China, Arabs and Globalization

Why is the globalization challenge easier for China to tackle than it is for the Arab world?

August 12, 2002

Why is the globalization challenge easier for China to tackle than it is for the Arab world?

Whenever I teach a class on "globalization," my students are business executives coming from all of the world's major continents and cultures. But they all react in quite different ways to the class.

As a matter of fact, the course material tends to make the representatives from China — including the People's Republic of China, Hong Kong and Taiwan — feel tempted to quietly gloat. In sharp contrast, participants from the Middle East became most uncomfortable.

Witnessing this contrast between the dynamic resurgence of the Confucianist world and the stagnant submergence of the Arab world is truly striking. In part, this reflects today's economic realities.

China, after all, is one of the major actors of contemporary globalization, while the Middle East has been described as its orphan. But just as loudly, this form of characterization speaks to these regions' aspirations — and futures.

Let's look at some numbers. Over the past 20 years, average annual GDP growth in East Asia has been over 6%, while that of the Middle East and North Africa has been –2.3%. China attracts the lion's share of global foreign direct investment (FDI) flowing to developing countries.

The Middle East and North Africa account for less than 1%. China's exports of manufactured goods are composed of about 15% high-technology products. For the Middle East, the corresponding figure is 0.6%.

And yet, I do have good news for my currently very depressed Islamic classroom audiences. Lest we forget, for at least 500 years the Arab world was the locomotive of globalization.

Philosophy, mathematics, science, resplendent art and architecture and truly global trade were among the benefits this Arab civilization bequeathed the world.

Why then does the Arab world wallow today in stagnant irrelevance? We might note a few related paradoxes that could help to answer this question.

During the last 50 years, predominantly Hindu India was a poor economic performer as well. Yet, Hindus are now among the most successful global entrepreneurs —not least in one of its most competitive environments, Silicon Valley.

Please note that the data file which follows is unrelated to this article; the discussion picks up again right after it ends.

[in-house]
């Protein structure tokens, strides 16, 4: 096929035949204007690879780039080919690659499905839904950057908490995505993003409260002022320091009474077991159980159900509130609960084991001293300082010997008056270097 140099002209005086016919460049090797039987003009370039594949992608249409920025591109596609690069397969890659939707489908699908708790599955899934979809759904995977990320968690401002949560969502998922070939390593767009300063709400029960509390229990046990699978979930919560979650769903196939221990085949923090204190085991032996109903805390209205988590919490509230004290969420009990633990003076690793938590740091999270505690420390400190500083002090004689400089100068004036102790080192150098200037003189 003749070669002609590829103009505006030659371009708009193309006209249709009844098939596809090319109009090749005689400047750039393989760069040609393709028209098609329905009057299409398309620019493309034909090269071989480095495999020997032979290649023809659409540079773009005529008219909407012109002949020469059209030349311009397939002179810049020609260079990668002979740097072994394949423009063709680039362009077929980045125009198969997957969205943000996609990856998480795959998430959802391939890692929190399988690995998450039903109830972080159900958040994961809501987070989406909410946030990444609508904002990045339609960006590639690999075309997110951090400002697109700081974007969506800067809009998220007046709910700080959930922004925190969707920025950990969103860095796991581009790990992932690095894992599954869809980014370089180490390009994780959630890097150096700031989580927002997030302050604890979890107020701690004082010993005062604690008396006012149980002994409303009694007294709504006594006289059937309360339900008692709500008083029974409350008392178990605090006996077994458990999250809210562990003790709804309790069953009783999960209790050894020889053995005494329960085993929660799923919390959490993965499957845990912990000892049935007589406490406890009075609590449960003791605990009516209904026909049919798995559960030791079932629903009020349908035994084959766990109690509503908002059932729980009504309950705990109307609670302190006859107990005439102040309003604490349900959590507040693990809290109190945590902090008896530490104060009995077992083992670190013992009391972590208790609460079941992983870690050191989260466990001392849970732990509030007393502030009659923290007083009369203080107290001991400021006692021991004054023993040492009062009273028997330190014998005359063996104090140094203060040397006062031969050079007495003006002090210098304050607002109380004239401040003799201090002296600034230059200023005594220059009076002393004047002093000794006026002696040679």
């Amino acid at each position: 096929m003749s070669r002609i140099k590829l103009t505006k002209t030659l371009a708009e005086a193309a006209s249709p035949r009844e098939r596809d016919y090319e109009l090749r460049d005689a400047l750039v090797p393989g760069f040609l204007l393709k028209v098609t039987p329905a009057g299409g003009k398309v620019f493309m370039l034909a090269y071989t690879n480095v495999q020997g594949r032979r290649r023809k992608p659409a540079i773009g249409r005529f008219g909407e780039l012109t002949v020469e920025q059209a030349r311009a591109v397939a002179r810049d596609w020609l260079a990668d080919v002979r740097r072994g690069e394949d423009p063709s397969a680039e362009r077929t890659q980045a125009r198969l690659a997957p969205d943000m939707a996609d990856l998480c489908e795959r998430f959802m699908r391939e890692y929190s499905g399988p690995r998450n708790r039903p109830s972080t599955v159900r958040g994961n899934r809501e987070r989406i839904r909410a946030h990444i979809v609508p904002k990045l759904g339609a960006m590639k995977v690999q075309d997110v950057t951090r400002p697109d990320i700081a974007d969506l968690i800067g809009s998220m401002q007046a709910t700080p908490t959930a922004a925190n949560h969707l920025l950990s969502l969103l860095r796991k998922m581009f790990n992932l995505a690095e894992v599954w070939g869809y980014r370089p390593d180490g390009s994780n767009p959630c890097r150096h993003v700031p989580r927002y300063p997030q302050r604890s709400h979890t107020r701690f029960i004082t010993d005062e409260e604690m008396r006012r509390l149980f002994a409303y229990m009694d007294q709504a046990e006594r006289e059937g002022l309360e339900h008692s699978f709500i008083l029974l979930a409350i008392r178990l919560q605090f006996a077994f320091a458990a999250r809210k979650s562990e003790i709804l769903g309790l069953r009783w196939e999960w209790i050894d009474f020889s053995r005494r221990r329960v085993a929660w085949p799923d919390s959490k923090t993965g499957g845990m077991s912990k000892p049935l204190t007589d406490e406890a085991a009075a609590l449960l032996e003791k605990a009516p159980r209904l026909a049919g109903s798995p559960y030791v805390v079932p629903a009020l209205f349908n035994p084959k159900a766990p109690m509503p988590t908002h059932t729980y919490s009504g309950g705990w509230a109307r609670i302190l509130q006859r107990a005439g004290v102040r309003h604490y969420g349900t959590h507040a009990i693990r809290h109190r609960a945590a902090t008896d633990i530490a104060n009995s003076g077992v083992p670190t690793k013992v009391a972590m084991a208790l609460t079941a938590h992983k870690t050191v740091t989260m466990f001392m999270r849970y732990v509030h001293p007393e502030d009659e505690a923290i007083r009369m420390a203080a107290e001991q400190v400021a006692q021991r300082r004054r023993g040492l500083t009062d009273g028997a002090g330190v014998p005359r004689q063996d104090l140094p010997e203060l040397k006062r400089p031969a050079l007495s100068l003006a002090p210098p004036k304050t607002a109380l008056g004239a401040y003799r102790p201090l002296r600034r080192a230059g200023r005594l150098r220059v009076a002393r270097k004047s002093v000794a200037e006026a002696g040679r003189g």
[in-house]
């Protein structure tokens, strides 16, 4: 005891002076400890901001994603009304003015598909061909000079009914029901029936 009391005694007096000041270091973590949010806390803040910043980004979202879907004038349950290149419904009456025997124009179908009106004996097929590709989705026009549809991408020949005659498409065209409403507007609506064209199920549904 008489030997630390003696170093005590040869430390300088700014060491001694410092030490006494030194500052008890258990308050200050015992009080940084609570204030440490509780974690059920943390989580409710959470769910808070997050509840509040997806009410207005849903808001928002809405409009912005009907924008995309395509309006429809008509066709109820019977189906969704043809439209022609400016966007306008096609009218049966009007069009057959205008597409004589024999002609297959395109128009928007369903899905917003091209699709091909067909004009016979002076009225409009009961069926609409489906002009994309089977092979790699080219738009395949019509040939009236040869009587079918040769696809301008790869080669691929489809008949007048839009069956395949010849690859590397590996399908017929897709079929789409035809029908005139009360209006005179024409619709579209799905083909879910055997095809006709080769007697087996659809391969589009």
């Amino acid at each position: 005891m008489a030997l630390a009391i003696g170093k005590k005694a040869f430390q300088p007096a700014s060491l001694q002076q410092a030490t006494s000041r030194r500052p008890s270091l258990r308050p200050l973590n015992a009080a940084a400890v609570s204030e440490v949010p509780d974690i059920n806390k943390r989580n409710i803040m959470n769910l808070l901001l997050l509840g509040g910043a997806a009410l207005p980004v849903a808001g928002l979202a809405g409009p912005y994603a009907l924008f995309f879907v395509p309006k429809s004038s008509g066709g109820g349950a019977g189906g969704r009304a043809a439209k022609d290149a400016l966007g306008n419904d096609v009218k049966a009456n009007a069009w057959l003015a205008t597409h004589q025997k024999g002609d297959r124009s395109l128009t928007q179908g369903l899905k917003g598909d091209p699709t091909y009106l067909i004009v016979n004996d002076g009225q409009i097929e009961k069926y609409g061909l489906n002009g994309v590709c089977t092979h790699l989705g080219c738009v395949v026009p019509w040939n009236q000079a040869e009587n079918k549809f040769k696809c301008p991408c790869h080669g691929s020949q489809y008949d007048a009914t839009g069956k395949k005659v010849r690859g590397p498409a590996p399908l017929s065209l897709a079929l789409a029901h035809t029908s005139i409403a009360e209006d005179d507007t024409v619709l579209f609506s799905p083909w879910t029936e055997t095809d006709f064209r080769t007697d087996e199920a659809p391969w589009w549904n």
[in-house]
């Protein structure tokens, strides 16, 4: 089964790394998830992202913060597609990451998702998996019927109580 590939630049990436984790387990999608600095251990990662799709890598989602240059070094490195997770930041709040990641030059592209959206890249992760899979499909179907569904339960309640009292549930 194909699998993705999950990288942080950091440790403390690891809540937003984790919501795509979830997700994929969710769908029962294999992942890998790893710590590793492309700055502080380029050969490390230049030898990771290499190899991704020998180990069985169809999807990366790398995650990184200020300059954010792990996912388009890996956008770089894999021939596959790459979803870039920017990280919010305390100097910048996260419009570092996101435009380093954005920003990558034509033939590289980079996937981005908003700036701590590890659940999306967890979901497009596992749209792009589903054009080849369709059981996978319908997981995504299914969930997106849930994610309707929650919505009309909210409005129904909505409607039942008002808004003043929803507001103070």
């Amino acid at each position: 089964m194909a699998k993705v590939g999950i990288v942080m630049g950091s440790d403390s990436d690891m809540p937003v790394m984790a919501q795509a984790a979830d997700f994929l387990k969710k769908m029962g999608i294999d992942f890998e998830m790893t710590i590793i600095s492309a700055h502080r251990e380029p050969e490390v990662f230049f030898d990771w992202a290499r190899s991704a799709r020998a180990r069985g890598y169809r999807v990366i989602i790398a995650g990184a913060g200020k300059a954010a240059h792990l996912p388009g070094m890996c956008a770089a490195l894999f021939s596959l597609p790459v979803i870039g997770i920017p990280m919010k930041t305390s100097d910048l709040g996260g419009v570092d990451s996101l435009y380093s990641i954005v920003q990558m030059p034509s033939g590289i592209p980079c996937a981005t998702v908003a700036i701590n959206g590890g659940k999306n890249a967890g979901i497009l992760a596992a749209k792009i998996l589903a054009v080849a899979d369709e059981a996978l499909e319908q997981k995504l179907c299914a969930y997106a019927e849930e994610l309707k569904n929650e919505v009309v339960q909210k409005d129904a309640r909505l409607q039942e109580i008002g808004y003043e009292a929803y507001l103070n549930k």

North Korea and South Korea are both products of exactly the same Confucianist culture as is China. And 40 years ago, both North and South Korea were among the world's poorest countries.

Today, the South is rich — and one of the world's most dynamic societies. The North is an unmitigated disaster.

Similarly, Thailand and Burma are neighbors, both Buddhist cultures with a quite similar heritage. But 40 years ago, Burma was significantly richer than Thailand.

At some point, Burma decided to shut itself off from the world. Thailand, on the other hand, has been one of the world's most open societies.

True, Thailand does face some substantial economic challenges, but the difference between the two countries at the beginning of the 21st century is enormous.


The important difference in all these cases, it seems, is not defined by the culture — Islamic, Confucianist, Christian or whatever it might be.

Rather, it is between those societies that are open, tolerant, pluralistic and driven by intellectual curiosity — and those that are the opposite.


History teaches this lesson quite forcefully. Spain, for example, was a great nation for several centuries. During that time, many of its cities, notably Cordoba, were true crossroads of Christian, Islamic and Jewish cultures.

In the 15th century, however, the Catholic regime became intolerant and dogmatic. It expelled the Jews and the Muslims. And Spain entered a period of five centuries of decline.

It only began to recover from this detour after the death of dictator Francisco Franco (1975) — when, symbolically, it started on a journey of joining (or rejoining) Europe.

Similarly, when Taiwan was a repressive militarist dictatorship, about eight out of every ten Taiwanese who went to study in the United States failed to return.

Following the democratization and general opening that occurred, members of the "Taiwanese Diaspora" returned in droves. They were instrumental in making the island one of the world's most advanced entrepreneurial hubs of information technology.

The situation in the Middle East is totally different. More than anything else, one statistic illustrates not only that the cultural environment is stagnant — but indeed that it has seriously deteriorated.

In the 1950s and 1960s, Egypt was a regional, indeed global, hub of cultural dynamism and thought. Egypt's decline into atrophy has been one of the saddest spectacles of the global intellectual scene of the last four decades.

The statistic I have in mind? Whereas in the 1960s Egypt published an average of 3000 books per year, in the 1990s the number fell to about 300!

The key, then, to the difference between China and the Arab world is not in their cultures. It is in their willingness to embrace certain parts of other cultures — in short their willingness to accept the need to question and to learn from others.

Adoption of a liberal point of view is the main thing that would place Cairo, Damascus and Baghdad back at the center of the global economy that they once dominated.

More on this topic